May 30, 2017 report
New polymer improves power output of triboelectric nanogenerators
(Phys.org)—A team of researchers with members from several institutions in South Korea has developed a new polymer that is able to improve the power output of triboelectric nanogenerators. In their paper published on the open access site Science Advances, the researchers describe the new polymer and how well it works when used in triboelectric nanogenerators.
As computerized devices have grown smaller, it has become apparent that the natural progression is for some of them to evolve to an embedded form. Toting a phone around is useful, but a better approach might be one that doesn't require holding or otherwise keeping track of it. That leads to the problem of how to attach and power such devices. While work continues toward bendable devices that can be attached to skin or clothes, other research involves charging such devices using various kinds of generators—some might capture the energy expended in body movement, for example. Others might capture electricity that is generated by movement between objects or material, i.e., static electricity. Such devices are called triboelectric nanogenerators. Unfortunately, such work to date has led to products that are not capable of generating enough charge to power the devices that would rely on them. In this new effort, the researchers in Korea have found a way to improve power output by replacing one of its basic materials with a new polymer.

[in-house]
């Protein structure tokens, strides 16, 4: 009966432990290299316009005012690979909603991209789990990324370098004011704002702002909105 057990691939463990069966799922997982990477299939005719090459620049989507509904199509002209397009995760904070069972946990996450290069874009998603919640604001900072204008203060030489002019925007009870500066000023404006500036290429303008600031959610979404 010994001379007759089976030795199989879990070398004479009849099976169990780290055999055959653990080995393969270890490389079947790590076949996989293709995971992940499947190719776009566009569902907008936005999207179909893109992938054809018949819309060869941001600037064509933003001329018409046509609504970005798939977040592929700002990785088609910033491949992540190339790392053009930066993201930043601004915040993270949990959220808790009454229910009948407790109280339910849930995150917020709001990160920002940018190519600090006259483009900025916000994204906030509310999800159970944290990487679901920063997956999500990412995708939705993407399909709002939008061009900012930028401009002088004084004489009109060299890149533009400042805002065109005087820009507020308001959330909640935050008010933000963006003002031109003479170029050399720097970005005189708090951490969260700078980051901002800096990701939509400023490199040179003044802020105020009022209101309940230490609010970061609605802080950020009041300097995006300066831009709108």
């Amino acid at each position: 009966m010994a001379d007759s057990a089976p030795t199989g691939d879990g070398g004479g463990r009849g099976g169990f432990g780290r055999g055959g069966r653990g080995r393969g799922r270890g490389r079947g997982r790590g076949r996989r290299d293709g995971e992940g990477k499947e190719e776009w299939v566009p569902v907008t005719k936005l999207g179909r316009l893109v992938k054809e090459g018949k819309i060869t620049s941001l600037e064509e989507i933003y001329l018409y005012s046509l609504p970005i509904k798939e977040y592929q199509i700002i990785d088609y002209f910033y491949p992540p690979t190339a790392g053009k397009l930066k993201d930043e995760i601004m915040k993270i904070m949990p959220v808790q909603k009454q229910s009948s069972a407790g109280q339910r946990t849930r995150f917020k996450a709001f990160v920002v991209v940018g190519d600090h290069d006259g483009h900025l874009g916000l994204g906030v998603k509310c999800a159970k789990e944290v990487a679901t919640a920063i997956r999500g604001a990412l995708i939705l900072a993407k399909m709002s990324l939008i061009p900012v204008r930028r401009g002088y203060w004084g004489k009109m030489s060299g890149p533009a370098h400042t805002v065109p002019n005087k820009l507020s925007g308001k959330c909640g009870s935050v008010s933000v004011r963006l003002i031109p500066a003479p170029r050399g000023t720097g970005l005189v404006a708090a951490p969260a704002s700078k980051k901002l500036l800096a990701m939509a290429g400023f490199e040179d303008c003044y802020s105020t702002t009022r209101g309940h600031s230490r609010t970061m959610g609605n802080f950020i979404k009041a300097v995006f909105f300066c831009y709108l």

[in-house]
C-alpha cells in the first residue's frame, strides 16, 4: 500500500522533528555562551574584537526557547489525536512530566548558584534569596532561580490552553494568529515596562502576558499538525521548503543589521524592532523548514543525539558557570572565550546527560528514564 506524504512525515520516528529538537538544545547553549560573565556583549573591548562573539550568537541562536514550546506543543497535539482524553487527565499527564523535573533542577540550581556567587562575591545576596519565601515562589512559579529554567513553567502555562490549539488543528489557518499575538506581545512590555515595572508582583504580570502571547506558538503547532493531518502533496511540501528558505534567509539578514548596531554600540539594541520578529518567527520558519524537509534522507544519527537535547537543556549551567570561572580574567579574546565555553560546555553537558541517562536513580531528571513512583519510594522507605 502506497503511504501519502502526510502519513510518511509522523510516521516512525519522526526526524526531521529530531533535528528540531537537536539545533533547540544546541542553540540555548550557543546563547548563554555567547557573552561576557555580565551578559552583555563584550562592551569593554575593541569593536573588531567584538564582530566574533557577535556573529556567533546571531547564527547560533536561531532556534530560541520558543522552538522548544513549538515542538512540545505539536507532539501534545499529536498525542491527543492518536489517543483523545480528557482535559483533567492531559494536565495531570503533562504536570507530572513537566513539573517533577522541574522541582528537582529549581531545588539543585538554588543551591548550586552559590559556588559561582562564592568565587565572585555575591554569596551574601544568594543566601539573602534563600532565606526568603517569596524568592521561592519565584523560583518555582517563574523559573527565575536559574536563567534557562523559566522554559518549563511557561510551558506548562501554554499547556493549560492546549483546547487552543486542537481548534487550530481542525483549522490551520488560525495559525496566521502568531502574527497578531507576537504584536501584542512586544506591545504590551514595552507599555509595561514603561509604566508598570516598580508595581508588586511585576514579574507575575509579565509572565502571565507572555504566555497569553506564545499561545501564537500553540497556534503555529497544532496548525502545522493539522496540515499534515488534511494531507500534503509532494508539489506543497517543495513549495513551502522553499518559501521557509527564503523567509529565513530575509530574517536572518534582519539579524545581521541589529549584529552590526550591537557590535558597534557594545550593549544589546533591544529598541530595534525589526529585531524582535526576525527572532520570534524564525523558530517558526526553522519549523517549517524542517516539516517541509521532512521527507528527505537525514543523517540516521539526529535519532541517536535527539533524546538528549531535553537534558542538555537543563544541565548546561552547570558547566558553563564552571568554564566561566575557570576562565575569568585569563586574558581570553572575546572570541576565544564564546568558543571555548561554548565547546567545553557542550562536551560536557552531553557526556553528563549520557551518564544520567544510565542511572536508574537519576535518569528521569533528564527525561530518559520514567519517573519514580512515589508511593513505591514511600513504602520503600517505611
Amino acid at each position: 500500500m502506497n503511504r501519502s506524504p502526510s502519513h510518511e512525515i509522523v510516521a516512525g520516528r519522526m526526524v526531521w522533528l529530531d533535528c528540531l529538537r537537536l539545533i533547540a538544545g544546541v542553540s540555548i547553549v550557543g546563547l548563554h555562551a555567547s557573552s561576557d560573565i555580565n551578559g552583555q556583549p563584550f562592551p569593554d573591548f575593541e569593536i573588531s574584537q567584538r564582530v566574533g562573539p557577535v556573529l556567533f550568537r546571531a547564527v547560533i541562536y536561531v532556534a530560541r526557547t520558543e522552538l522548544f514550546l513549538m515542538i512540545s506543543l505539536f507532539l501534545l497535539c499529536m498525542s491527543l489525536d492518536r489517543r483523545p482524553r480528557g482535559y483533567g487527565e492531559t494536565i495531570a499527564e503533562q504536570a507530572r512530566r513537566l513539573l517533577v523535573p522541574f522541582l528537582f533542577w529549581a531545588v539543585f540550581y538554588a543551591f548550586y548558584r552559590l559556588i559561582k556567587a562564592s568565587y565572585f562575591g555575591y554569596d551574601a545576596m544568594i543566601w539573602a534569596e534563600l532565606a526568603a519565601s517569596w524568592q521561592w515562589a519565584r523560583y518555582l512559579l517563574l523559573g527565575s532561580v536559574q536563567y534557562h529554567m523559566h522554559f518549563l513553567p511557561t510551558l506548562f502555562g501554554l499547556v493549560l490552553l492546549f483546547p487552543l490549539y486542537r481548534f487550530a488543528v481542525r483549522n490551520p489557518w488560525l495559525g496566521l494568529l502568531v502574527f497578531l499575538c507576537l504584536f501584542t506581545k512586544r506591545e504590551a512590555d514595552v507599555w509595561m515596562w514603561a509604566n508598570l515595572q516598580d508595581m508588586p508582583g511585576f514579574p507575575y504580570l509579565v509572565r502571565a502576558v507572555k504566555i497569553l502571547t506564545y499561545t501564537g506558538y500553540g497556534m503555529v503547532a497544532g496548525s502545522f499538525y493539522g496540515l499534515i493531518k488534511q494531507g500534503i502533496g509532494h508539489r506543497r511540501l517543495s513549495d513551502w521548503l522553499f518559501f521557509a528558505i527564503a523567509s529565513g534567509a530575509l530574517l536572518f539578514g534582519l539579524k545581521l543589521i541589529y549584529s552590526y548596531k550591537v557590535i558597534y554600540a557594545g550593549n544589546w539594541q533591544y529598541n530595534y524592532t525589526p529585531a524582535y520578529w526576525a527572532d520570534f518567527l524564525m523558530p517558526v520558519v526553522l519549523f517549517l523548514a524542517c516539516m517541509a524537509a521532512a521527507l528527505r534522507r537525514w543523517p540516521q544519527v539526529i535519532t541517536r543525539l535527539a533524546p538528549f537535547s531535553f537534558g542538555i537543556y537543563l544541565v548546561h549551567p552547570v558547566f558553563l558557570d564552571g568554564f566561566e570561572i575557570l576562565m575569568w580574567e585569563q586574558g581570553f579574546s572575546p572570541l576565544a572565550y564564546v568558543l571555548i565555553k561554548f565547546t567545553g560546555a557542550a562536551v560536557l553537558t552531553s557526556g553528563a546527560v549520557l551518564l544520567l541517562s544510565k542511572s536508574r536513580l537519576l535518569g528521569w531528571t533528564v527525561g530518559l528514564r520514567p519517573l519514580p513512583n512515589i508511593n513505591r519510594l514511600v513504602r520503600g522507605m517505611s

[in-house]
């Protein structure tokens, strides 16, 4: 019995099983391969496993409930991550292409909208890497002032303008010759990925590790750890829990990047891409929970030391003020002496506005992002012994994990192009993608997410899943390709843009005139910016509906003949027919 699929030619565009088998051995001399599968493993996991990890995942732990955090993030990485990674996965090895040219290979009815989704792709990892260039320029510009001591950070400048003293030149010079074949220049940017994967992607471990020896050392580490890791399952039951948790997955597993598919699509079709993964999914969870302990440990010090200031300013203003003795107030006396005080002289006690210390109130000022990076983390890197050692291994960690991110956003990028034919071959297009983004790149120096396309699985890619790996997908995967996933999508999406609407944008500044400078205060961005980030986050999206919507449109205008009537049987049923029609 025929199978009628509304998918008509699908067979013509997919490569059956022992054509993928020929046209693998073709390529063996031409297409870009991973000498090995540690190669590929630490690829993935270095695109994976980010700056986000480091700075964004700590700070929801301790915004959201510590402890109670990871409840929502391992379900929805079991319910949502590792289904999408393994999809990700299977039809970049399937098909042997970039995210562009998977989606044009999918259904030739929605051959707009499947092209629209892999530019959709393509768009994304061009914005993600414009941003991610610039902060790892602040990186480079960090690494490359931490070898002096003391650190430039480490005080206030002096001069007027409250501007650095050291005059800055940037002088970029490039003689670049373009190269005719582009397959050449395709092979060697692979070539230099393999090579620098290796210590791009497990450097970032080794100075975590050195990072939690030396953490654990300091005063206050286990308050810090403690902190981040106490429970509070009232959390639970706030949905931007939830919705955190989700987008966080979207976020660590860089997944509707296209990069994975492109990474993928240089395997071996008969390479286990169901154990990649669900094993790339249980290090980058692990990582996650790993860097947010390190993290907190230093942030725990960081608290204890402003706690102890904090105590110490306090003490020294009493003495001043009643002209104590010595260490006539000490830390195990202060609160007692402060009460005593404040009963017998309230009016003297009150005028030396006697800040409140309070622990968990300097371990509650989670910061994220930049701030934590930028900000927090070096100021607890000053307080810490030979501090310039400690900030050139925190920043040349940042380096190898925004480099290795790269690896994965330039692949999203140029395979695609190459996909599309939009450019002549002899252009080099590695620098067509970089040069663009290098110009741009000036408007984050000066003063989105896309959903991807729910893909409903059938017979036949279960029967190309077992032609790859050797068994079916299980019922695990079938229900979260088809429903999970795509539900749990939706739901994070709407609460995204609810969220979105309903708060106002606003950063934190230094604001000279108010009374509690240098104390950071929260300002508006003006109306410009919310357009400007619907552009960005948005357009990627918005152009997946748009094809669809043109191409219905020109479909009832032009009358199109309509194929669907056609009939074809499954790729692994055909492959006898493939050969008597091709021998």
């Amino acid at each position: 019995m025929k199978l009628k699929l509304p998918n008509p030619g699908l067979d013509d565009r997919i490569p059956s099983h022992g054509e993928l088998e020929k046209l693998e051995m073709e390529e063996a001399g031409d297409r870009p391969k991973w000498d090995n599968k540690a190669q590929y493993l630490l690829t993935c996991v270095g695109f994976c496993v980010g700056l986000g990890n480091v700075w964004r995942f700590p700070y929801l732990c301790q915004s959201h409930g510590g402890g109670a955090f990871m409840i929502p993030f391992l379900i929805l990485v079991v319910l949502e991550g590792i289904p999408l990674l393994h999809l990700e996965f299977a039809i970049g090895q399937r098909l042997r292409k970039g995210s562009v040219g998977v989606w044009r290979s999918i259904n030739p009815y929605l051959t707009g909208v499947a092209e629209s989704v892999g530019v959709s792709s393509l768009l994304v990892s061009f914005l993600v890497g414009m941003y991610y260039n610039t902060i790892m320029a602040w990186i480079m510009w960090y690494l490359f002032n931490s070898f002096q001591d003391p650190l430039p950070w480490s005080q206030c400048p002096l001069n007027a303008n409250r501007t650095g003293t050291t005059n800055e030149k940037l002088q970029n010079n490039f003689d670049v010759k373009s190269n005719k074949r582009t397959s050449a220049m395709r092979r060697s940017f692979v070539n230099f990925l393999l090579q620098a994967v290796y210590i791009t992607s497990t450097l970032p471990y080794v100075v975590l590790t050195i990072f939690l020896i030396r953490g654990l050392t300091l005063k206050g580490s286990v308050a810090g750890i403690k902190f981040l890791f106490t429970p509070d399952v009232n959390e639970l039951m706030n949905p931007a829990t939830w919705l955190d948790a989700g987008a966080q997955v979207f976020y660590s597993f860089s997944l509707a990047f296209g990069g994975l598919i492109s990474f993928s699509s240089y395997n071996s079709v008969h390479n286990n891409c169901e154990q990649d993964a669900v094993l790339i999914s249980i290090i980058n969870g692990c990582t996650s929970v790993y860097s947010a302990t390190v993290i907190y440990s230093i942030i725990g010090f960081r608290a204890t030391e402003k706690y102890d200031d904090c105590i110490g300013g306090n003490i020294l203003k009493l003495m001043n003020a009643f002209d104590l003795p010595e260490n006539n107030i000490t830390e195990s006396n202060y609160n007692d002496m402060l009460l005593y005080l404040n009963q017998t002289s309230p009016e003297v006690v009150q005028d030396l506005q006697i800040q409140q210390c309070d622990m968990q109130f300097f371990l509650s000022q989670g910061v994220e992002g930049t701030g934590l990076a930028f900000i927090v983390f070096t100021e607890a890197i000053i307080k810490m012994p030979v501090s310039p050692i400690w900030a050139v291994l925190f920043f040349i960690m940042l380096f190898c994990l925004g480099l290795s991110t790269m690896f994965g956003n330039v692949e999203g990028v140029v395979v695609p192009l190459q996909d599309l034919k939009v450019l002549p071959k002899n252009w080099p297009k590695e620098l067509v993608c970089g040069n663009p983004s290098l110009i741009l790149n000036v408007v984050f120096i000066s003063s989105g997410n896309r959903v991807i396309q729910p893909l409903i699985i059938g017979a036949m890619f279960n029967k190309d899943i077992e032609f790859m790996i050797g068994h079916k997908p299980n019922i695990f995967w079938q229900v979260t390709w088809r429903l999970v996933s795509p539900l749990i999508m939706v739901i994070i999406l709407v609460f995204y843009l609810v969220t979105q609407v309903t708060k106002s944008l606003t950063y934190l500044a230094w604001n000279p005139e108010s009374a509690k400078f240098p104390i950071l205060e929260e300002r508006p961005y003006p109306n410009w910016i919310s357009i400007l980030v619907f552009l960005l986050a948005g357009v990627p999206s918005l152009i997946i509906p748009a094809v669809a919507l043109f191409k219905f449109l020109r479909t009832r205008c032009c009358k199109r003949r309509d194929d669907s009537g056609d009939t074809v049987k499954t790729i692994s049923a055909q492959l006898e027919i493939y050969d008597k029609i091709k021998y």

To create and capture the power in static electricity, friction is generated between two materials, which results in the release of electrons that are absorbed by another material. Research into using such devices centers on the materials that are used, but thus far, it has been difficult to find materials that create a lot of charge but do not wear out quickly, and have uniformity of contact humidity resistance. The new polymer, the researchers report, is able to accept more charges from an electrode, which increases power output. The new polymer reportedly doubled the dielectric constant and also doubled the density of the charge—the researchers found power output to be 20 times higher than other devices currently being developed.
The group acknowledges that more work needs to be done to address other issues with triboelectric nanogenerators, but believe their work will lead to a useable product someday soon.
A robust nanogenerator based on poly(tert-butyl acrylate) (PtBA)–grafted polyvinylidene difluoride (PVDF) copolymers via dielectric constant control through an atom-transfer radical polymerization technique, which can markedly increase the output power, is demonstrated. The copolymer is mainly composed of α phases with enhanced dipole moments due to the π-bonding and polar characteristics of the ester functional groups in the PtBA, resulting in the increase of dielectric constant values by approximately twice, supported by Kelvin probe force microscopy measurements. This increase in the dielectric constant significantly increased the density of the charges that can be accumulated on the copolymer during physical contact. The nanogenerator generates output signals of 105 V and 25 μA/cm2, a 20-fold enhancement in output power, compared to pristine PVDF–based nanogenerator after tuning the surface potential using a poling method. The markedly enhanced output performance is quite stable and reliable in harsh mechanical environments due to the high flexibility of the films. On the basis of these results, a much faster charging characteristic is demonstrated in this study.
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